Offense: Last week, the Jets finally got a consistent running game with Thomas Jones rushing for 130 yards. However, the passing game was anemic, as Chad Pennington threw for only 128 yards and an interception. What the Jets need to do is to get both clicking in harmony, and this week may be a perfect time to do so. Injuries to some key players have hurt the Bengals defense, which is one of the worst in the NFL. If the offense can get the ground and air attacks going together and keep them consistent, the Jets will have no problem getting the win.
Defense: Four words: No more bad tackles. Poor tackling was what cost the Jets long touchdowns in the previous two games. And going up against the likes of Houshmandzadeh and C. Johnson, Gang Green can ill afford to make those kinds of mistakes. Stalling Cincy’s explosive passing attack is a must, and so is bringing Rudi Johnson for a halt. Although he has been hampered by an injured hamstring, the task is still easier said than done.
PREDICTION: Expect the game to be a high-scoring affair as both defenses are coming in ranking near the bottom of the league (Jets 28th, Bengals 30th). With the resurrection of the running game for the Jets last week, they will finally get that and the passing attack clicking in a high-scoring yet close match.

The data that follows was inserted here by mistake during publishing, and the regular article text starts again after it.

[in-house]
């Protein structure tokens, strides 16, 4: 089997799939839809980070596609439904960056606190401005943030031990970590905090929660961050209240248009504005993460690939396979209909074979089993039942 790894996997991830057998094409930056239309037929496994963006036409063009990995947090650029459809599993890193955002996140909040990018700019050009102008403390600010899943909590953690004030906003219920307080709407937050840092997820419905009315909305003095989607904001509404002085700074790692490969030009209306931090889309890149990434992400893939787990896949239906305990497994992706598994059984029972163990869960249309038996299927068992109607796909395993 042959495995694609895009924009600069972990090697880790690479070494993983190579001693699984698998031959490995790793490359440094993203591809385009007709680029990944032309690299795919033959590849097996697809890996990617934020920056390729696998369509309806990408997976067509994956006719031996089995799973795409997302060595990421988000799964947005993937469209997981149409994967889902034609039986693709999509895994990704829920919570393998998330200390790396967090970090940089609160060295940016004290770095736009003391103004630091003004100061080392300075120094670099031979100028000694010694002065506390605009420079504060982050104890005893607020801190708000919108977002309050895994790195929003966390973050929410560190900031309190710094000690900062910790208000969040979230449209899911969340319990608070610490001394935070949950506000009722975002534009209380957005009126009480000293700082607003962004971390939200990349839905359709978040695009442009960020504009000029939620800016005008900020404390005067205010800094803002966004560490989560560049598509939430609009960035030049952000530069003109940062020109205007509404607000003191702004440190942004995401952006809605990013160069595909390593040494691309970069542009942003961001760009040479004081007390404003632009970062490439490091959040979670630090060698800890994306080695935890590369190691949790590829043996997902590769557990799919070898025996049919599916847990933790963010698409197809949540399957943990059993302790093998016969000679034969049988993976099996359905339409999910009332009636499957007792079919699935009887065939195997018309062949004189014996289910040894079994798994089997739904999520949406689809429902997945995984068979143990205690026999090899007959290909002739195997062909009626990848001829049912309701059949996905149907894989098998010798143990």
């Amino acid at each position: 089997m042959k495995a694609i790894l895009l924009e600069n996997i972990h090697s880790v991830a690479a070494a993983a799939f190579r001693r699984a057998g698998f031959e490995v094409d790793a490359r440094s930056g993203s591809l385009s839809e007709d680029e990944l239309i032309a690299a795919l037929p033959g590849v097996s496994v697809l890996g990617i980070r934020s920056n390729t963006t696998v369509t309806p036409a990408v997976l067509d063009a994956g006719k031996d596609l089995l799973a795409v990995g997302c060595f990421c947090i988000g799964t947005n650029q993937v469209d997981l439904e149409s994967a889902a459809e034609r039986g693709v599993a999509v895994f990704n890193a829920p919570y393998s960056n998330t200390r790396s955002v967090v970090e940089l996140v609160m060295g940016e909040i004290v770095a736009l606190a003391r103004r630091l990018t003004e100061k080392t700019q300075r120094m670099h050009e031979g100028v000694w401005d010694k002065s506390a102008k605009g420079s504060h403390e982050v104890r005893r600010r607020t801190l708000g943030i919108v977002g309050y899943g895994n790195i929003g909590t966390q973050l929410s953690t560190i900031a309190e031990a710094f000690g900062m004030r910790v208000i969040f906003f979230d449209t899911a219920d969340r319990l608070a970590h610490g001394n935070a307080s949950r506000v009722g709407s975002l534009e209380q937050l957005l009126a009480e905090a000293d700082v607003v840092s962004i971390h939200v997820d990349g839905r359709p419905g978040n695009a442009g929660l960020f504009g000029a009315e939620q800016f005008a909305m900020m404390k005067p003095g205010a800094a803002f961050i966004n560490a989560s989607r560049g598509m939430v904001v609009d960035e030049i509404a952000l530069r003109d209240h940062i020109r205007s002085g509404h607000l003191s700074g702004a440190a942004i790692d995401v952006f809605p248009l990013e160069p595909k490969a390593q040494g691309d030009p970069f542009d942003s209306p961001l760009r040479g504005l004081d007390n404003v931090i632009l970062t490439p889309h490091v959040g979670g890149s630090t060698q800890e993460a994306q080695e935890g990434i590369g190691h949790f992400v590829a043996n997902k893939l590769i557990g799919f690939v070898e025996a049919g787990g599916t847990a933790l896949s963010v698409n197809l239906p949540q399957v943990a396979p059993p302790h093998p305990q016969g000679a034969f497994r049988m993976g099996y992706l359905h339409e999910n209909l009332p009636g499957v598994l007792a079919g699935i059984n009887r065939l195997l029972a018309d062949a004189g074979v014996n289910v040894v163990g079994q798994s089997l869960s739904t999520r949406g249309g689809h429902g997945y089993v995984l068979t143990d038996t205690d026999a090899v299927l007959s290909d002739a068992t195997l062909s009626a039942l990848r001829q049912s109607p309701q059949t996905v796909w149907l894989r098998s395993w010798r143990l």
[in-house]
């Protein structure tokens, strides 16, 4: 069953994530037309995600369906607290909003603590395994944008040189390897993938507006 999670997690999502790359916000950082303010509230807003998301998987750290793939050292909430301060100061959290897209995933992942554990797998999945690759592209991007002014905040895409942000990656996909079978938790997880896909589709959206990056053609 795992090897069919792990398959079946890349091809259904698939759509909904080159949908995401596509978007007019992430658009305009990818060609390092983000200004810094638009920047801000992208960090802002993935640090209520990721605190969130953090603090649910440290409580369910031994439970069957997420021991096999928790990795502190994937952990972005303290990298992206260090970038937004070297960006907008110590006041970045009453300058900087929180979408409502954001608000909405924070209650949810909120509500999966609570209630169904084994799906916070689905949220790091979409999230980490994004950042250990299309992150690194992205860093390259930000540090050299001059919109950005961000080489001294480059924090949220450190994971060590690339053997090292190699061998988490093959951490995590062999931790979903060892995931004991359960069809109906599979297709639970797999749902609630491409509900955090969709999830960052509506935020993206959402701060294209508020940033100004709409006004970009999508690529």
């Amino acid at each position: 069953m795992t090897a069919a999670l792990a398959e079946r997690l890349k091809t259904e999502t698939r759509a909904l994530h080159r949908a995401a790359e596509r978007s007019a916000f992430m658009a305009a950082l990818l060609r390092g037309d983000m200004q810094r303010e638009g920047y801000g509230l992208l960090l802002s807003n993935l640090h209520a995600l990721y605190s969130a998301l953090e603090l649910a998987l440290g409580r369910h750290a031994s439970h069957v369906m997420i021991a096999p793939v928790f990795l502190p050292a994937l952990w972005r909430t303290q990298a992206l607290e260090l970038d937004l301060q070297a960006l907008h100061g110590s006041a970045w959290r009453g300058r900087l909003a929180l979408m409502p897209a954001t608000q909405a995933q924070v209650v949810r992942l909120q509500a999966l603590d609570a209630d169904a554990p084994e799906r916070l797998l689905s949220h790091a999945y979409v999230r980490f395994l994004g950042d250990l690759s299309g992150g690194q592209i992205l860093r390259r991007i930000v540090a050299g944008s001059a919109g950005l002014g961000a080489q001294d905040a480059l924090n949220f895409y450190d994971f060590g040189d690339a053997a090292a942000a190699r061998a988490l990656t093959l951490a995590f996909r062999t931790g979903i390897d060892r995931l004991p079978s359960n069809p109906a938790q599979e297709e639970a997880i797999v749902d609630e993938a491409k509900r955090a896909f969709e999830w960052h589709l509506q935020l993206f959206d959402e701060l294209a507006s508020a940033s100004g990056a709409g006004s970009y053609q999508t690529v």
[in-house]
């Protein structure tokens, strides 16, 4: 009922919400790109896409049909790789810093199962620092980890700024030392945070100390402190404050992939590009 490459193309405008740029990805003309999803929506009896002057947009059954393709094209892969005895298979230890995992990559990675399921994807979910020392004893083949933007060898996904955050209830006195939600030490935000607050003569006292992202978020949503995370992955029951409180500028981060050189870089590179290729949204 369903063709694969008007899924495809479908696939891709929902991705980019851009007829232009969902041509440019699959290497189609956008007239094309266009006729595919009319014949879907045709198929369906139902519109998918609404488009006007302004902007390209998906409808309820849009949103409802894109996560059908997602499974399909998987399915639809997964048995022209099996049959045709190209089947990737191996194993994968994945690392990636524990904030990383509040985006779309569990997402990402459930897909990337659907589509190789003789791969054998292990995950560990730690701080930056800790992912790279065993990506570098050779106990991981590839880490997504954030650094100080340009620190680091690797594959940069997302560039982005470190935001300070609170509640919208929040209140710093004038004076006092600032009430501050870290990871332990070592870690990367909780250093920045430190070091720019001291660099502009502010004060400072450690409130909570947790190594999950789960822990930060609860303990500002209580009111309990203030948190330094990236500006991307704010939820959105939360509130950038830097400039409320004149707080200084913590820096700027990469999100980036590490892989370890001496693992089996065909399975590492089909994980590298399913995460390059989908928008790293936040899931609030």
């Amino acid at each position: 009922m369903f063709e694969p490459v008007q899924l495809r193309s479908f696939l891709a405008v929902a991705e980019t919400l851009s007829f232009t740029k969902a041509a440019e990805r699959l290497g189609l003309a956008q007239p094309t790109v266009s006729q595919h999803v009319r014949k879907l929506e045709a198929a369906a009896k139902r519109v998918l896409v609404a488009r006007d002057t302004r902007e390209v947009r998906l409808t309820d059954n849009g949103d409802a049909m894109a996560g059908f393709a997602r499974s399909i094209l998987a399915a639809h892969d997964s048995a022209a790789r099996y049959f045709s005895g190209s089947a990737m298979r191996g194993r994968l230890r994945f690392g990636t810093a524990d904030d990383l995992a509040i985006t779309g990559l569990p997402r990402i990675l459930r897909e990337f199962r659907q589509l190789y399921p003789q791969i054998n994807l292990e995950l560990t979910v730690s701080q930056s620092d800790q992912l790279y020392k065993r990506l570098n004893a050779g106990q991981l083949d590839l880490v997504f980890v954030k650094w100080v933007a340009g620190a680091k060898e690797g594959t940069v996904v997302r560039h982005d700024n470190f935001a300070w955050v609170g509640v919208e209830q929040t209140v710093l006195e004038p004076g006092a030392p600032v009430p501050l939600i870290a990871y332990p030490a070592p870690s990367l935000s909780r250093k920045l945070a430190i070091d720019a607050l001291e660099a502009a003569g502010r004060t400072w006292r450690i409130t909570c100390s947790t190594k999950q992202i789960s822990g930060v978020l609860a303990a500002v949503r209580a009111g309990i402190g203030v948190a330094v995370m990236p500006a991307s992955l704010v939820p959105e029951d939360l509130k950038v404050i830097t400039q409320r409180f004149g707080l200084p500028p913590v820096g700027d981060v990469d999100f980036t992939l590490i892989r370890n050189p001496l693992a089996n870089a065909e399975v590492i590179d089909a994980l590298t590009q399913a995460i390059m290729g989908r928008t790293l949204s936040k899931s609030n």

Final Score: Jets 30, Bengals 27
This Sunday’s match-up provides a lot of connections between the Jets and Bengals. While there are no former Bengals playing for the New York, Gang Green will meet a familiar face in LB Anthony Schlegel. The former Ohio State standout was drafted by New York in the third round of last year’s draft, but was cut before the start of this season. Cincinnati immediately picked him up afterwards.
Former teammates will reunite, especially in the case of the Bengals’ Dexter Jackson, where he will meet with two current Jets whom he used to call teammates. Jackson played alongside FB Darian Barnes in Tampa Bay in the 2002 season. He also played with David Barrett in Arizona for one year in 2003, and Anthony Clement for two years in ’03 and ’04 with the Cardinals.
Sunday’s game also means that there will be a huge Buckeye presence on the field. New York’s Mike Nugent, Adrien Clarke and Nick Mangold and Cincinnati’s Schlegel and Alex Stepanovich spent their collegiate careers at THE Ohio State University.
An even bigger connection is one between Mangini and the Bengals’ coaching staff. He and Marvin Lewis spent the 1996 season together on Ted Marchibroda’s coaching staff with the Ravens. This was Lewis’ first year as Baltimore’s defensive coordinator, and Mangini’s last year there as offensive assistant. Coach Mangini worked with Cincinnati wide receivers coach Mike Sheppard and Jerry Simmons, the uncle of Bengals special teams coach Darrin Simmons. Cincy’s defensive coordinator Chuck Bresnahan was also a colleague of Mangini’s during their days in Cleveland.
“It’s nice to work against guys like this who I know so well and respect so much,” Mangini said. “It’s like working against [Cleveland head coach] Romeo [Crennell] or any of those situations.”